The traditional Easter family holiday 2016 to the island of Fuerteventura in the Canaries, region, Jandia (and for the record it’s pronounced ‘HANdia’, not ‘JANdia’ – ruddy English tourists, I’m not telling you guys again!) Anyway, the holiday could probably be best summed up in three quotes. The first being the aforementioned (roughly translated as “I’m sorry sir, I speak very little Spanish, very little!”). The second, ‘Do you think he looks in the mirror and thinks “45 years old and I’m performing with a wife who can’t even sing Shania Twain right”?’ The final, “oh for Christ’s sake India!”
Working backwards, the latter exclamation was caused when my darling sister made what can only be described a very silly mistake. My sister, who is currently studying an MSc degree in Geography at Cardiff University (a Russell Group University I add). I was taking in the view, photoing the delights of Birmingham airport…
…When I heard “oh. Do we have any glue?”
Now, bearing in mind we hadn’t even left British soil at this point, I turned to my right and saw this:
Cue quote number 3.
The holiday had begun.
Trying to block out my ever-so-clever sister trying to establish whether chewing gum could work as a bonding agent, I turned to my yoga music and the Thompson in flight magazine to distract me.
Despite being on holiday though, the magazine only made me think about the state of my glass surfaces back at home.
(“Hmm, you smell lovely darling. Is that a hint of disinfectant I’m smelling?” “Yes, I accidentally sprayed the window cleaner on my neck. Sniff the mirrors though, they smell delightful!”)
Once we landed and got to the hotel after a long journey in buses where health and safety is just a ‘minor detail’…
…we got to the hotel. And a lovely hotel it was/is:
India made herself at home very quickly. Almost too much at home…
(For the record, that isn’t a posed photo. I poked her a few times and she grumbled, so I assumed her to be alive).
A few days in and I was torn as to whether I should be asking the local police to remove the crazy homeless lady from my room:
I on the other hand took to making the most out of being somewhere more exotic than Swindon. Even if that did mean posing in locations in my costume that couldn’t be much further away from water if it tried…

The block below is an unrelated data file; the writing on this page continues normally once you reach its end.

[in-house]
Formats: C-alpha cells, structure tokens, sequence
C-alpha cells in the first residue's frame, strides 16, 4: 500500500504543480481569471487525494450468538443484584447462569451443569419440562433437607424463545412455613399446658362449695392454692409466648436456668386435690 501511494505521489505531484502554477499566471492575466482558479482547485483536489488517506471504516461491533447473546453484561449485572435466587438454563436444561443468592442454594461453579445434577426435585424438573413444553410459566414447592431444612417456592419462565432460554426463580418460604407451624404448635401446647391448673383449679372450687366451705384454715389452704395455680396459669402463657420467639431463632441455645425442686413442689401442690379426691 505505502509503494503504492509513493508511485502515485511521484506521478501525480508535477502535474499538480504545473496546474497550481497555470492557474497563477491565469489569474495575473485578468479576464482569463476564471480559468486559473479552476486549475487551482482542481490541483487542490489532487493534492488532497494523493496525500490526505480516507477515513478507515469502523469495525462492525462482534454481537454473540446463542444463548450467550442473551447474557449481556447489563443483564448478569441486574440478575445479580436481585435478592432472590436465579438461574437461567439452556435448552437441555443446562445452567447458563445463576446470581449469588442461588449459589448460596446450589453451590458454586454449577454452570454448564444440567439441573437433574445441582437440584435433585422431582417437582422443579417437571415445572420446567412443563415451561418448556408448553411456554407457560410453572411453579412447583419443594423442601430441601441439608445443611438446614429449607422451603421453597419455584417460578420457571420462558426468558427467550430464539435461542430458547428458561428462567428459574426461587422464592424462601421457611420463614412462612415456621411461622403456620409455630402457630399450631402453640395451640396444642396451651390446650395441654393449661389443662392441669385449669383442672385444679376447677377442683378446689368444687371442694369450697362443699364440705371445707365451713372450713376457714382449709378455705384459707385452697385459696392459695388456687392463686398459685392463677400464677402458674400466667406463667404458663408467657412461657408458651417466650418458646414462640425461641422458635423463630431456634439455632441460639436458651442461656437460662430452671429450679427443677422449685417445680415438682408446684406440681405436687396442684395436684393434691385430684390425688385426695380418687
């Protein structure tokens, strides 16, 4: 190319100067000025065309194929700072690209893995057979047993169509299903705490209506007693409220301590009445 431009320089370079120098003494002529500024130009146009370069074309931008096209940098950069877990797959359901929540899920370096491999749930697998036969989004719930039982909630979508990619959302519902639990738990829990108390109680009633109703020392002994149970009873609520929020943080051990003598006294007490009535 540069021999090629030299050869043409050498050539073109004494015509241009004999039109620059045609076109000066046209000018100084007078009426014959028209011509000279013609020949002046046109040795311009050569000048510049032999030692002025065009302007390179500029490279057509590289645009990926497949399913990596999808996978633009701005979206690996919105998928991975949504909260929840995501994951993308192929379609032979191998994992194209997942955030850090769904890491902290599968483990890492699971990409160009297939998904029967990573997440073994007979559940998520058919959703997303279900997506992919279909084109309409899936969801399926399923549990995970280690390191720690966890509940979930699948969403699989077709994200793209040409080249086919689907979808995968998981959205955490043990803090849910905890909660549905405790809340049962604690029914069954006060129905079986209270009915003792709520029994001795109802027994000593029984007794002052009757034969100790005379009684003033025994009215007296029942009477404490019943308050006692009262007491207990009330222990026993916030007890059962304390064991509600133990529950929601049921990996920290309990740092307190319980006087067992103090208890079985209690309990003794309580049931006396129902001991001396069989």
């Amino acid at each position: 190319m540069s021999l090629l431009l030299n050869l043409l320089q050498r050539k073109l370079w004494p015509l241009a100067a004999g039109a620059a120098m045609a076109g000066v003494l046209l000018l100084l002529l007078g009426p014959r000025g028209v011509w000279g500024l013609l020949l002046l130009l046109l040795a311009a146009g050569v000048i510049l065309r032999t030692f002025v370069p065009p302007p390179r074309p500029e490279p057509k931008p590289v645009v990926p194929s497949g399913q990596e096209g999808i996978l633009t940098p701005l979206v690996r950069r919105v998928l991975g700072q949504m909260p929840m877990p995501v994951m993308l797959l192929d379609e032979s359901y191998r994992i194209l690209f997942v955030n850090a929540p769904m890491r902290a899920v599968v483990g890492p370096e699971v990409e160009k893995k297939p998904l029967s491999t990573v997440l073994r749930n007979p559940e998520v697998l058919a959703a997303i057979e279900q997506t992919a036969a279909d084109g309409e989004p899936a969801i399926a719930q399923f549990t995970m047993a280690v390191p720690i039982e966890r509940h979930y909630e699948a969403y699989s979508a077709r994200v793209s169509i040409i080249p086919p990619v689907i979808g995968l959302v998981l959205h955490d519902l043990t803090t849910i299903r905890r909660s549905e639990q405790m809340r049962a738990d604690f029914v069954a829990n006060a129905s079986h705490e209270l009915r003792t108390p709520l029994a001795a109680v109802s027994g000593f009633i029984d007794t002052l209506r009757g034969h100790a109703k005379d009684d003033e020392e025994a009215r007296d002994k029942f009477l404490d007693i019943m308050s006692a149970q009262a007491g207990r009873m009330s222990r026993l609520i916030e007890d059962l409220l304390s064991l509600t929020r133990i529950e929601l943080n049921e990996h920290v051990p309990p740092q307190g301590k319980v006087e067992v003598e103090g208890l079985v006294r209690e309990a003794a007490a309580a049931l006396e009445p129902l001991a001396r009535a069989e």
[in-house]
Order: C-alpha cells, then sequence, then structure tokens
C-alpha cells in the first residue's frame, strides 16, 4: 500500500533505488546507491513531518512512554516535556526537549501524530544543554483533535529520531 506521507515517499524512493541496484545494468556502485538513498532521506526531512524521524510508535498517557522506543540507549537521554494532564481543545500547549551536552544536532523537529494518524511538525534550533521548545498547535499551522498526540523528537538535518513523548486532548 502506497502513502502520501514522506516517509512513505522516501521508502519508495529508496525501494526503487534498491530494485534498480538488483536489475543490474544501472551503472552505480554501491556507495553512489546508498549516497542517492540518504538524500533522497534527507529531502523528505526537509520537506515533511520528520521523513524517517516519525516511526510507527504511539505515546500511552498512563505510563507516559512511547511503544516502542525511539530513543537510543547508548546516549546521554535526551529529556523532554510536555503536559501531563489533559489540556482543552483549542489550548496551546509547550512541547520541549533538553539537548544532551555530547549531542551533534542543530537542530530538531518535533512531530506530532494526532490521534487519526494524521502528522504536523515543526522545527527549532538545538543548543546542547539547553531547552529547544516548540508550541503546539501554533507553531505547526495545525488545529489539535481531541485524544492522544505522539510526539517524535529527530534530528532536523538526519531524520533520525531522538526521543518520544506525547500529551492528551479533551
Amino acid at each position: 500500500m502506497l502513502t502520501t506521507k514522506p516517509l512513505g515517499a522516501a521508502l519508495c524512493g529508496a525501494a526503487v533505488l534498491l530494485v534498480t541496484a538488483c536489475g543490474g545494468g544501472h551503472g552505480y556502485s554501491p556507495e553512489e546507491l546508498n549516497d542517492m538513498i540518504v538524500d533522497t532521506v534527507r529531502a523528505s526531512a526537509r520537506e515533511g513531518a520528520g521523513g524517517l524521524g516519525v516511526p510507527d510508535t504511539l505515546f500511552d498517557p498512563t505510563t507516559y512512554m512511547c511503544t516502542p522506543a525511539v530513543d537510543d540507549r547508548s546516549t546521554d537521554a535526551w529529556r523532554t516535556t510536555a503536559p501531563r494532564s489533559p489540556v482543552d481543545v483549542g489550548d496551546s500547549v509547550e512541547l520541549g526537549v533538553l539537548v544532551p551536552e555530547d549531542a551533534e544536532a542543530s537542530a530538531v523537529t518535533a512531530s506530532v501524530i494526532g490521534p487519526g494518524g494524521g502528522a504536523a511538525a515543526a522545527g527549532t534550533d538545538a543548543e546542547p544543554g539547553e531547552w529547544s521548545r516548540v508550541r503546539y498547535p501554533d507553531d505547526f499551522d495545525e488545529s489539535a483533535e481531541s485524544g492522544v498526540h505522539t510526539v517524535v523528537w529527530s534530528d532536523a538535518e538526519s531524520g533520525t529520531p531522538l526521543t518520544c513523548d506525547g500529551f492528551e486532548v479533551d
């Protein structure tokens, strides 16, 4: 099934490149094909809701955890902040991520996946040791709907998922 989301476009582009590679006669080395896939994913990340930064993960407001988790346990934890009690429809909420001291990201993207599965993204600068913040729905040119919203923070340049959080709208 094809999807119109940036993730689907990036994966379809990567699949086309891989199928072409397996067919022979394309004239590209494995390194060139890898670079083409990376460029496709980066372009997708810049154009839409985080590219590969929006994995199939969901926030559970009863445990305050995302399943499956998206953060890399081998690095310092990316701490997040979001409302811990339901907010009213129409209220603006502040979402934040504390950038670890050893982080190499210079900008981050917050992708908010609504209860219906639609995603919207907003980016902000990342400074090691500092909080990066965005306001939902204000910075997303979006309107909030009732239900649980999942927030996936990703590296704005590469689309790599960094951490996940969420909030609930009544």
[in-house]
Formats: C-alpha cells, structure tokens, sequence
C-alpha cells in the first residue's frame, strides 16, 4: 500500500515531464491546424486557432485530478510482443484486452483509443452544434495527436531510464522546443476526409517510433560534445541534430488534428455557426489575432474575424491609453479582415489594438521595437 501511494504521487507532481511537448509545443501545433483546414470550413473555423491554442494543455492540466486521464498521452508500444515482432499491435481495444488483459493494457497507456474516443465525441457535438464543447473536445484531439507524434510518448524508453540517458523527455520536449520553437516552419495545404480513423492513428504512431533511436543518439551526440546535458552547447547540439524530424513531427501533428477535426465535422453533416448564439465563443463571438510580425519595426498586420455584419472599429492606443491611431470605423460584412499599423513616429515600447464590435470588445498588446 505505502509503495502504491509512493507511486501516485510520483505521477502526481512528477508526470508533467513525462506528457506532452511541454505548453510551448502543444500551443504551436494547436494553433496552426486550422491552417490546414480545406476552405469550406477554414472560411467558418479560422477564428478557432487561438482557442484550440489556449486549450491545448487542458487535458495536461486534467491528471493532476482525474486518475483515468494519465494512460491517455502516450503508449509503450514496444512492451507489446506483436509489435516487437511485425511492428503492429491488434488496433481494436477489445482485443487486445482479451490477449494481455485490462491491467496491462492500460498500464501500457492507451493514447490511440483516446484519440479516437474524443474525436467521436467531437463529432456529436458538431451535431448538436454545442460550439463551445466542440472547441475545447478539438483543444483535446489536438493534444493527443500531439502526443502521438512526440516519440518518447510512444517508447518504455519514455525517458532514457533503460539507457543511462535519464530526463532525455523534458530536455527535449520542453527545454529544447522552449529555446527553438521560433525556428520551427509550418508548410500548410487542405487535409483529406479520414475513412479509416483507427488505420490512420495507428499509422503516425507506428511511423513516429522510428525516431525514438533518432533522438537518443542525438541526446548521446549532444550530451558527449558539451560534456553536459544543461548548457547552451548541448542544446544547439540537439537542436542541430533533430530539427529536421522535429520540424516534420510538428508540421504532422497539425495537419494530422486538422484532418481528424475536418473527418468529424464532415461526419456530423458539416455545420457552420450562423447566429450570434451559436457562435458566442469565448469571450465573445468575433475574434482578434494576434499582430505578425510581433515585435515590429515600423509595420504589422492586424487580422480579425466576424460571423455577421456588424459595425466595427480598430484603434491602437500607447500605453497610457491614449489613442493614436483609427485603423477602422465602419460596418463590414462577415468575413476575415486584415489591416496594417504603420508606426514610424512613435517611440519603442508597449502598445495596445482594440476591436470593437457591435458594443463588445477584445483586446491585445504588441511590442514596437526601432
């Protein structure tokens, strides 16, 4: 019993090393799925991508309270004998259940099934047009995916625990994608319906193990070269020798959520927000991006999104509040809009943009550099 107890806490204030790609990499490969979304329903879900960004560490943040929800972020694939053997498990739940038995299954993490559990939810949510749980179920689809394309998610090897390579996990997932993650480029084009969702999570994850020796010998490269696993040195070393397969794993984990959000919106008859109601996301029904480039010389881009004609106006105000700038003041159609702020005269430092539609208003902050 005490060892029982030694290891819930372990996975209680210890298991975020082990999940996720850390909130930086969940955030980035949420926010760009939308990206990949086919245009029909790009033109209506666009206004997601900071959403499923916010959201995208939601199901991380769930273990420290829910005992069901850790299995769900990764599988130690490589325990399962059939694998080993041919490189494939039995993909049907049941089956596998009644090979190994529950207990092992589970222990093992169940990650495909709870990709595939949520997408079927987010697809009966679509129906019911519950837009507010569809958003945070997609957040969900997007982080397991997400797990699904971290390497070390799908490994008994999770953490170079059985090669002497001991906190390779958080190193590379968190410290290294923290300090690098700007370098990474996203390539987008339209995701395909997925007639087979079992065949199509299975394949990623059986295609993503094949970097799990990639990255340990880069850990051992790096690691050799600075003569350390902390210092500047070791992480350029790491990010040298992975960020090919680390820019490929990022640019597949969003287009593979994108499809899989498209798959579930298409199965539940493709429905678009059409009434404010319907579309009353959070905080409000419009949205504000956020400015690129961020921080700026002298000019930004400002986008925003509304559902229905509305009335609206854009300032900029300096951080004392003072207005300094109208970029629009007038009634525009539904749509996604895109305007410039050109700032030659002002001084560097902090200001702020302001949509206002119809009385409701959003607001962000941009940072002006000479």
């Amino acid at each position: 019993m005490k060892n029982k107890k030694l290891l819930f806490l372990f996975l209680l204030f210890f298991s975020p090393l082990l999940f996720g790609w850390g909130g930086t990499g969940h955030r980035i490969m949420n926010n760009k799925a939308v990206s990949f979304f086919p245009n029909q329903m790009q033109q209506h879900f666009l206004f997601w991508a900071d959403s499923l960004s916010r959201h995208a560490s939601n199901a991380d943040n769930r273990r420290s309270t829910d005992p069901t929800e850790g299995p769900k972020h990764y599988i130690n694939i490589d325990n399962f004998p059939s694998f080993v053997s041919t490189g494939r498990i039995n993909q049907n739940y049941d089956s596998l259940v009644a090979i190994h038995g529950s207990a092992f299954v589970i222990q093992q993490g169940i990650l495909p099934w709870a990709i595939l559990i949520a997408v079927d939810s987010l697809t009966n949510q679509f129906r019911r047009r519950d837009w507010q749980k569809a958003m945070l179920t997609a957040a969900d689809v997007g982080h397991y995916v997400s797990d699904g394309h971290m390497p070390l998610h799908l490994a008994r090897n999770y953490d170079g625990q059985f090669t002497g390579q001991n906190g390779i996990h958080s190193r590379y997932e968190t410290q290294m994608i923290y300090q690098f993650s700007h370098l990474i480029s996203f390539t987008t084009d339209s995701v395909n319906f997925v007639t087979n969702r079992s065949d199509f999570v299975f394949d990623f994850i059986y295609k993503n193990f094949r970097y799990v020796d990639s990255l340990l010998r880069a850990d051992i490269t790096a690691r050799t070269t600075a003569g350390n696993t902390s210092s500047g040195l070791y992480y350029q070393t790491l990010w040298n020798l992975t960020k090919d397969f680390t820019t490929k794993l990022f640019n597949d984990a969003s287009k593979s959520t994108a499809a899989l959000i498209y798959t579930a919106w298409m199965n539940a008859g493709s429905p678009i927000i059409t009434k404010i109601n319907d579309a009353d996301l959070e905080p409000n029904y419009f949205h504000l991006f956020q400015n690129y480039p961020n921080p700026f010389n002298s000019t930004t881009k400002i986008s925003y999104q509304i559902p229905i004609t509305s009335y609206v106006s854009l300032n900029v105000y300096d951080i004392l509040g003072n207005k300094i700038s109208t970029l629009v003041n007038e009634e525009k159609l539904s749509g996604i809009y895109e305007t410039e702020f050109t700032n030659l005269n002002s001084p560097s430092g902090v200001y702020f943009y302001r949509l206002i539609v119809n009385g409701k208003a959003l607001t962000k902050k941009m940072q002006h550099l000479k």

(Eager eyed readers will notice that the sea is not located on the balcony or anywhere near said author.)
Near to the hotel was a beach, where papa Bennett (much to India’s annoyance) actually ended up being the centre of a nice photo.
And we soon discovered that segway-ing was a popular activity along the promenade.
In addition to this, the hotel also had it’s own closed down zoo located a 15 minute walk away.
A bit spooky really, but hey, every resort needs one!
Food/drinks were all inclusive, although that didn’t stop me being an annoying heath freak all week.
My consumption of apricots and sunflower seeds went through the roof.
A day trip around the sights of the island was a definite highlight. I don’t know if it was intended or not, but I think there was a classic case of lost in translation with the tour operator:
I tellin’ you, ain’t nobody ‘fit’ on that bus.
On this trip we covered a range of historic places around the island, including churches, a wind mill, a cave, a goat farm, mountain views and an aloe vera farm. We covered it all in one day. In one of the churches we discovered both how Jesus dealt with annoying disciples and, coincidentally, how he invented the ‘fake phone call’.
Thus answering one of my ‘big’ questions: “How did Jesus deal with the people he really didn’t have time for? All those followers and there wasn’t one he just got fed up of?”
In the same church I learnt the Virgin Mary coined the fashionable ‘Western Catholic in mourning’ look hundreds of years before the religion was even established.
No wonder she’s sad.
I also learnt a valuable Christian lesson that day: I’m going to hell while the Priests, Cardinals and Popes are going straight to Heaven on fast track. Think of it like Amazon Prime, but you can’t buy it, well, you sort of can, but we don’t like to talk about it.